Dr. Heidegger’s Experiment by Nathaniel Hawthorne
In Dr. Heidegger’s Experiment by Nathaniel Hawthorne we have the theme of renewal, vanity, power, greed, lust, wisdom, self-importance, selfishness and ignorance. Narrated in the first person by an unnamed narrator the reader realises after reading the story that Hawthorne may be exploring the theme of renewal. Each of the characters who drink the water from the Fountain of Youth. Get exactly what they wish for. They are young again though unfortunately none of the characteristics of the characters change. Widow Wycherly is still concerned about how she looks and if anything is obsessive about looking as attractive as she did when she was younger. This may be significant as Hawthorne may be suggesting that Widow Wycherly despite the passing of time and the loss of her beauty remains vain. Mr Medbourne also reverts to exactly how he was in his youth with his primary thoughts being surrounded or engulfed with ideas of power and greed. All he thinks about is money and the abilities to make money now that he is a young man again. Again there is no change in Mr Medbourne’s personality just as there is no change in Widow Wycherly’s.
Similarly Colonel Killigrew does not change when he is restored to his youth. He continues to be as lustful as he was when he was a young man and on two separate occasions makes advances towards a young Widow Wycherly. Also Mr Gascoigne seems driven by the idea of political power and in many ways mirrors the greed shown by Mr Medbourne who lusts for financial gain. If anything the important thing to remember is that all four characters mentioned do not change when they have the opportunity to. They think and act just as they did when they were younger after drinking some of the water from the Fountain of Youth. This may be significant as Hawthorne could be suggesting that should an individual have the opportunity to become immortal as is possible by drinking from the Fountain of Youth. They will not necessarily make changes to their lives. In reality all four characters are driven by their own ego or self-importance. The only character who appears to have any sense is Dr. Heidegger. Who on the decaying of the rose accepts that he cannot bring back his past. No matter how much he would like to.
The fact that all four characters who drink the water from the Fountain of Youth repeat their mistakes may be important as Hawthorne could be suggesting that just because an individual is older does not necessarily make them wiser. It is as though none of the characters with the exception of Dr. Heidegger have learnt from their past. Each appears to be rooted in their own personal desire be it for power, greed, lust or vanity. It is as though none of the four have learnt anything as they years have passed. The fact that the water wears off could also be significant as it may be a case that by having the effects of the water wear off Hawthorne is suggesting that lost youth (for anybody) cannot be reclaimed. In reality what is past is gone forever no matter how strong an individual’s desire is to reclaim parts of their past. Each of the four characters are attempting to attain perfection again or at least what they perceive to be perfection. Though it is noticeable that all four are only thinking of themselves and no one else.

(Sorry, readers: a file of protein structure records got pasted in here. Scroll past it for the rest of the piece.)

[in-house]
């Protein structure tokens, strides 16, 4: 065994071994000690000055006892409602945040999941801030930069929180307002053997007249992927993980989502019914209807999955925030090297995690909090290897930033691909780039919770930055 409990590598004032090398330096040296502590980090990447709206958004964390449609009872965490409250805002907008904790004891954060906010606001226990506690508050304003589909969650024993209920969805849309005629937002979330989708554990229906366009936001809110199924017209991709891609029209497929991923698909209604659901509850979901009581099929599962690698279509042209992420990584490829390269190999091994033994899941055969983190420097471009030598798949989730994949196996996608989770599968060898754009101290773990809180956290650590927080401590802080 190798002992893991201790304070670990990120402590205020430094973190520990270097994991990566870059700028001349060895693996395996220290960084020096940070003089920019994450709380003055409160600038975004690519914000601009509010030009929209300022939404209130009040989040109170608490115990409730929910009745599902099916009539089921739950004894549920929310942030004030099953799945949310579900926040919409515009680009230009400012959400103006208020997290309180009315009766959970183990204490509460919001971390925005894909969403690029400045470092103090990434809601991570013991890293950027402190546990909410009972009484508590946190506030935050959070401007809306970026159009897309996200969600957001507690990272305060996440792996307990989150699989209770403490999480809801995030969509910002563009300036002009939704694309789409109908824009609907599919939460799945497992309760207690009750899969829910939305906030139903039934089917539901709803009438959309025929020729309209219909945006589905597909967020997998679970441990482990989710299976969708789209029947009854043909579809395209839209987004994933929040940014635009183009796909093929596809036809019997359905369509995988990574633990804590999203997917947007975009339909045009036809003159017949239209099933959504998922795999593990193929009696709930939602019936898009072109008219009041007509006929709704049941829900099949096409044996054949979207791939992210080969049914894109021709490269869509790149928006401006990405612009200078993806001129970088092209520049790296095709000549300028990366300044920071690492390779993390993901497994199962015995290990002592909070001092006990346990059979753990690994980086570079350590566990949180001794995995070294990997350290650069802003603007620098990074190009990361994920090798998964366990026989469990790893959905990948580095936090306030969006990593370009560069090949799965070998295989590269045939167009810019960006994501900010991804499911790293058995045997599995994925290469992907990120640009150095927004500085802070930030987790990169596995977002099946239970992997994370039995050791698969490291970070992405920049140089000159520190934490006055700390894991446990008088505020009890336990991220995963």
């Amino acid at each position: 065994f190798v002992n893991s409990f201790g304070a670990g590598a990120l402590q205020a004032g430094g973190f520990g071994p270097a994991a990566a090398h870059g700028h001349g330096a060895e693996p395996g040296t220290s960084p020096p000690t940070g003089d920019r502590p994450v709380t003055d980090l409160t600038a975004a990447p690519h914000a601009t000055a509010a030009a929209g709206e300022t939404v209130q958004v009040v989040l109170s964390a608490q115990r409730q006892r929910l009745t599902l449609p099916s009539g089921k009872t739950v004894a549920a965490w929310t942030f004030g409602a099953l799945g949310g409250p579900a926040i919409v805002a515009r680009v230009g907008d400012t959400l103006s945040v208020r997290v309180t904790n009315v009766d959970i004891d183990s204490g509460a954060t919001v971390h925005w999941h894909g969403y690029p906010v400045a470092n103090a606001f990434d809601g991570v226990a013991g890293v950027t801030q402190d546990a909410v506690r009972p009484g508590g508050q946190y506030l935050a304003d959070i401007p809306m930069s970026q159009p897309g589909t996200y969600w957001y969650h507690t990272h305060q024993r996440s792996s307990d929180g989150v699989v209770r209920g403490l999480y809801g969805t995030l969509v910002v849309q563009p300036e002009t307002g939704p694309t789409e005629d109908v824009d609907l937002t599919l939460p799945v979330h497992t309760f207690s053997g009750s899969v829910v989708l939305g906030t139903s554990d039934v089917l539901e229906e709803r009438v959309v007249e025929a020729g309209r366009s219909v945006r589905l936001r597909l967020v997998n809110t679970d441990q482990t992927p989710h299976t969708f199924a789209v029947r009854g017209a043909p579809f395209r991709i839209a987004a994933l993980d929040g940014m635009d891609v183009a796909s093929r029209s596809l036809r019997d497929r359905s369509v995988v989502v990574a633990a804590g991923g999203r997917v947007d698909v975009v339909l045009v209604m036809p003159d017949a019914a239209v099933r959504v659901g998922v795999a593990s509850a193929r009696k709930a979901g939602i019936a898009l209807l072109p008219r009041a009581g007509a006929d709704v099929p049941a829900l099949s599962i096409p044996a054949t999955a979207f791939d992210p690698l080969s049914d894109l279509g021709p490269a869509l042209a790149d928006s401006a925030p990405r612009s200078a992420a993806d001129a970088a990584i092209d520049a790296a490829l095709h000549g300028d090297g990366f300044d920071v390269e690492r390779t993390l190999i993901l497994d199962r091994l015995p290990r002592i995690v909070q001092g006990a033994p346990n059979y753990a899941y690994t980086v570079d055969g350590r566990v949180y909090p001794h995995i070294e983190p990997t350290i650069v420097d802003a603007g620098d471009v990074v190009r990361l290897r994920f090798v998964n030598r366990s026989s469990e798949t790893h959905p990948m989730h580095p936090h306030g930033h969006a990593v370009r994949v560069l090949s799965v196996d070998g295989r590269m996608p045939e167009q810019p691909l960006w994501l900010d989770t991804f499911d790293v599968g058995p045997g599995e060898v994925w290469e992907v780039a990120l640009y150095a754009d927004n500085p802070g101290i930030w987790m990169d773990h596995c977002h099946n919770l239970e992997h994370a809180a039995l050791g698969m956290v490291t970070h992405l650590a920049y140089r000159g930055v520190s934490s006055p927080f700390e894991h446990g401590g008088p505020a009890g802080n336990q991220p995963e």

The end of the story is also interesting as Dr. Heidegger appears to be the only one who is rational or logical enough to know that the Fountain of Youth is not something that is of benefit to him (or to others). However this does not stop the other four characters in the story chasing youth and going to Florida. It is as though the lure of youth is overpowering for all four. Even though the effects do not last long. It might also be important that all four characters with the exception of Dr. Heidegger do not see the mistake that they are making. It is as though they are ignorant of the facts despite what Dr. Heidegger tells them. Which may be the point that Hawthorne is attempting to make. He may be suggesting that an individual regardless of the facts will think only of their own needs and be driven to act selfishly. As the four characters do. At the end of the story the only one who shows any wisdom is Dr. Heidegger. All of the other charterers are thinking only of the benefits of youth for their own needs. Rather than accepting life on life’s terms all four believe that they can be who and what they want to be should they continue to drink the water from the Fountain of Youth. Unfortunately what the characters want to be and what they wish to become is of no benefit to others.